Horrors of Slavery, or, The American Tars in Tripoli

By William Ray; Hester Blum | Go to book overview

CHAPTER XII
Description of the Place

Ye lurid domes! whose tott’ring columns stand,
Marks of the despot’s desolating hand:
Whose weed-grown roofs and mould’ring arches show
The curse of tyranny, a nation’s woe;
In ev’ry ruin—ev’ry pile I find
A warning lesson to a thoughtful mind.
Your gloomy cells expressive silence break,
Echo to groans and eloquently speak:—
“The Christian’s blood cements the stones he rears;
“This clay was moistened with a Christian’s tears;
“Pale as these walls a pris’ner oft has lain,
“Felt the keen scourge and worn the ruthless chain;
“While scoffing foes increasing tortures pour,
“Till the poor victim feels, alas! no more!”
Here thy brave tars, America, are found
Lock’d in foul prisons and in fetters bound.
Heav’ns! what sad times! must free Columbians bow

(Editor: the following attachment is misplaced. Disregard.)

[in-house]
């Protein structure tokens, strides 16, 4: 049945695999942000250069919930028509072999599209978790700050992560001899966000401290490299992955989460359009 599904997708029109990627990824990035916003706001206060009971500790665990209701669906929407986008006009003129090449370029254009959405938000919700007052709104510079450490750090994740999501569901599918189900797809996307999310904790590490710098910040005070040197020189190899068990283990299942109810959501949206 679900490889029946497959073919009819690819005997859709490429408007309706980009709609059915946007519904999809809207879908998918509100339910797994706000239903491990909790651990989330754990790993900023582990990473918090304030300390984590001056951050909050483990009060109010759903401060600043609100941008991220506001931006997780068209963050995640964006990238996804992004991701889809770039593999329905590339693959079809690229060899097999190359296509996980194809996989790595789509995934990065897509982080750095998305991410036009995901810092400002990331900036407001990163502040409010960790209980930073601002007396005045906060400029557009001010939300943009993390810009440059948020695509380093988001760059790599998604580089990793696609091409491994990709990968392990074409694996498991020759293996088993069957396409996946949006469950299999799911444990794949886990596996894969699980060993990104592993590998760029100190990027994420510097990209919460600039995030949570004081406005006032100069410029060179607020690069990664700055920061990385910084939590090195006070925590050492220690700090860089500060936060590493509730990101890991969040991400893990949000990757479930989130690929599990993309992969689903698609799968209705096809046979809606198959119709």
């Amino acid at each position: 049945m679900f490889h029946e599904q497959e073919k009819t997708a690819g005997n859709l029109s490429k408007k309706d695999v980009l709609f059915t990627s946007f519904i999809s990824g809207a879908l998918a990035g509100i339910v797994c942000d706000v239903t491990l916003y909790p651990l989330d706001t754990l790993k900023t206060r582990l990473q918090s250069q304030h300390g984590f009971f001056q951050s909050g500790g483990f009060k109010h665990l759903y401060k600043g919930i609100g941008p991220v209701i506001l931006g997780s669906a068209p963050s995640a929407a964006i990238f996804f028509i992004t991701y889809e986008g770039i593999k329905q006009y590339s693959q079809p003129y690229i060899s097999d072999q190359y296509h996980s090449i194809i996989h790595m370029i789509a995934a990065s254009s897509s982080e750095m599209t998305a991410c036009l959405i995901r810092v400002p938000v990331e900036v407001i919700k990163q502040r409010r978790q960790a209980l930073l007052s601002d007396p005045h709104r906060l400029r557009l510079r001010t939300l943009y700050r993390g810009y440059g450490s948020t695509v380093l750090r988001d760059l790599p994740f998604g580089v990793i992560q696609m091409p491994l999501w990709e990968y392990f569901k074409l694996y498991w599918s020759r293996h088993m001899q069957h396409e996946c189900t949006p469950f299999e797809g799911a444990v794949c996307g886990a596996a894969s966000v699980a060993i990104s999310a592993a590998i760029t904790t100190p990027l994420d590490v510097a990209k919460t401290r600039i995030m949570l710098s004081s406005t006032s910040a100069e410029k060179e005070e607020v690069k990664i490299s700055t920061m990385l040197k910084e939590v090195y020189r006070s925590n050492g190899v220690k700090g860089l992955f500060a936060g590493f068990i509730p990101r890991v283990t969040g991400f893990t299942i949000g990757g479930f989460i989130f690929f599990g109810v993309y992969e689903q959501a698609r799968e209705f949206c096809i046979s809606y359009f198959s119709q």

Before yon tinsel’d tyrant’s murky brow?
Cringe to a pow’r which death and rapine crown?
Smile at a smile, and tremble at a frown?
Kneel at a throne, its clemency implore,
Enrich’d by spoils and stain’d with human gore?
Bear the sharp lash, the pond’rous load sustain,
Suppress their anger, and revenge restrain?
Leave a free clime, explore the treach’rous waves,
The sport of miscreants and the slave of slaves?
Heav’ns! at the sight each patriot bosom glows
With virtuous hatred on its country’s foes;

-109-

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